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I started going to The Black Cat before I could legally drink. For a dumb college kid who wanted to catch the next indie rock show, the space was somehow both welcoming and edgy. In the years since, I’ve gone to countless shows there, including stand-up comedy, disco orchestras, Guided by Voices cover sets, and even a few political events. The anchor to the Black Cat’s longevity has always been the Red Room, a large bar that always felt like your coolest living room (the way a watering hole should be).

When The Black Cat announced the Red Room was closing last year, like money others I reacted with a mix of despair and resignation. The 14th street corridor is very different from what it was five years ago, let alone ten years ago, and it’s great the Cat’s owners still want to keep the space. Those feelings returned in a different way when the Cat announced the Red Room would be reopening.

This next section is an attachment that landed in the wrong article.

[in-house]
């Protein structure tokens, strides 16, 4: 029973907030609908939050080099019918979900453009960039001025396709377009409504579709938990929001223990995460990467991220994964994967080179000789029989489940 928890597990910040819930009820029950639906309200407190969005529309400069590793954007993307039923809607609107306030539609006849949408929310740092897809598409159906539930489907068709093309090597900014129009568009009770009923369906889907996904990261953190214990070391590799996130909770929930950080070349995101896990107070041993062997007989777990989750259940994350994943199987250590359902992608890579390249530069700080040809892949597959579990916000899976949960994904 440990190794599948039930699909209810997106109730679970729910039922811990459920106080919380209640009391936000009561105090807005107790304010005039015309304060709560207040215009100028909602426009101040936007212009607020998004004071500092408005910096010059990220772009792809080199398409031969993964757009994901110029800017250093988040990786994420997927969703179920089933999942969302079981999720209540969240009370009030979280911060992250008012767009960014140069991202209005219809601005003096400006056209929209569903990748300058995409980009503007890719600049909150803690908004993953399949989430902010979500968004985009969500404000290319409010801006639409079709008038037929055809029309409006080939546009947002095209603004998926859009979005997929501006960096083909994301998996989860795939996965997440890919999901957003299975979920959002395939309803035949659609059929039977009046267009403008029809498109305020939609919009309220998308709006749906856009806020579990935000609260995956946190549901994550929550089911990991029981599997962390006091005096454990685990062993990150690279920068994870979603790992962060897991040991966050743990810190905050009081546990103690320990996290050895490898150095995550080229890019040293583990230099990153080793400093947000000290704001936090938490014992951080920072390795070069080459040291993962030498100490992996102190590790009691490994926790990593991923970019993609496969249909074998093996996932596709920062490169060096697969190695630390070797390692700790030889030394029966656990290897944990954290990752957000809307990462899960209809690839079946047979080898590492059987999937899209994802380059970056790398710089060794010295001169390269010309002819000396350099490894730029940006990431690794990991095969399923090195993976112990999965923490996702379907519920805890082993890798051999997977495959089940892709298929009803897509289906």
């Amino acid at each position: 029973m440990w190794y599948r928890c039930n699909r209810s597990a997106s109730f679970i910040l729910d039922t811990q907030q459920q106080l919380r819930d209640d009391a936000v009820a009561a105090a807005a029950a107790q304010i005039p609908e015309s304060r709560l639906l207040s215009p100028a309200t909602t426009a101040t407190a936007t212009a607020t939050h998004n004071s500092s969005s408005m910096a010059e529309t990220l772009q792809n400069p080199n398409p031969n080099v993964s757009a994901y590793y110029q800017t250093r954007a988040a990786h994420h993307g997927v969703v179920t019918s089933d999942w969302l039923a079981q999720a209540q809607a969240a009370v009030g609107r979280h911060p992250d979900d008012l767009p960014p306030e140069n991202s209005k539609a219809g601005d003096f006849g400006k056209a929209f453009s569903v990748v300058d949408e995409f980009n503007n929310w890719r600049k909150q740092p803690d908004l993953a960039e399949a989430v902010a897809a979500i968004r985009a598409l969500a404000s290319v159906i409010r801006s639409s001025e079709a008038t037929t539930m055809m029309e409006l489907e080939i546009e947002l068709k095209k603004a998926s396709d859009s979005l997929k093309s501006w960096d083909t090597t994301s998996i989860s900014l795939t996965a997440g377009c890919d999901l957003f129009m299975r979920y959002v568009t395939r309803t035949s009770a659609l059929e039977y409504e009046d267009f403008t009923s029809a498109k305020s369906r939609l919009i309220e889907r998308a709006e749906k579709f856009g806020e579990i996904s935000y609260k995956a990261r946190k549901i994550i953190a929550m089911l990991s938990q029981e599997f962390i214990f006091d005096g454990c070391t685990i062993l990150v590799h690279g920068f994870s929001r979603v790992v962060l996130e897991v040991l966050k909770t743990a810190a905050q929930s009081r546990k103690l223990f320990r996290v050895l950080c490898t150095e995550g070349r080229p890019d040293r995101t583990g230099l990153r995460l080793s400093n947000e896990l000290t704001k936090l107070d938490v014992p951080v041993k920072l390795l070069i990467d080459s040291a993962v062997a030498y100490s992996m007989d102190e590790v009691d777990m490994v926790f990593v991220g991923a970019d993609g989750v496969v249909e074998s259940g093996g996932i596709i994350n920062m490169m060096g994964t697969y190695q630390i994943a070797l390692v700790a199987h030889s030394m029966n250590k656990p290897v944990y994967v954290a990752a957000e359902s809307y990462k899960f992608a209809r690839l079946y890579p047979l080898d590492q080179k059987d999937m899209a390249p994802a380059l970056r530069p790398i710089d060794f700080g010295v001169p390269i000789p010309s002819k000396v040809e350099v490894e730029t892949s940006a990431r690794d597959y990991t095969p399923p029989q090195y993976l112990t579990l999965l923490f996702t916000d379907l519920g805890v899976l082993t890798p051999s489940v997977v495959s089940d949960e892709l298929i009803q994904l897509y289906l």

Black Cat Red Room Re-Opening

I recently had a chance to visit the new Red Room, and the use of space is impressive. They’ve expanded the back corner of the upstairs, while giving it a more intimate feel. One bartender explained to me the new Red Room is meant to encourage a sense of camaraderie: the jukebox and old TV are all analog, which creates a disincentive for patrons to stare at their smartphones. Indeed, it seems like the sort of space where you could easily make a new friend.

Black Cat Red Room Re-Opening

But there is a nagging feeling to the whole thing, like something is not quite right. The beer is pricier (all the drafts run $9), and there’s even a new cocktail menu. It’s a cocktail bar dressed up like a punk bar, not an actual punk bar. While chatting with friends at one its new tables, we decided the cumulative effect was like being at your high school reunion: it’s familiar and oddly welcoming, and yet not quite the same.

That might all be for the best. If the Red Room stayed open forever, walking inside would still not feel the same way as it did back in 2006. Our sense of home changes as we get older, so the best we can hope for is that others want to hold onto those feelings, some way or another. The folks at the Red Room did just that.

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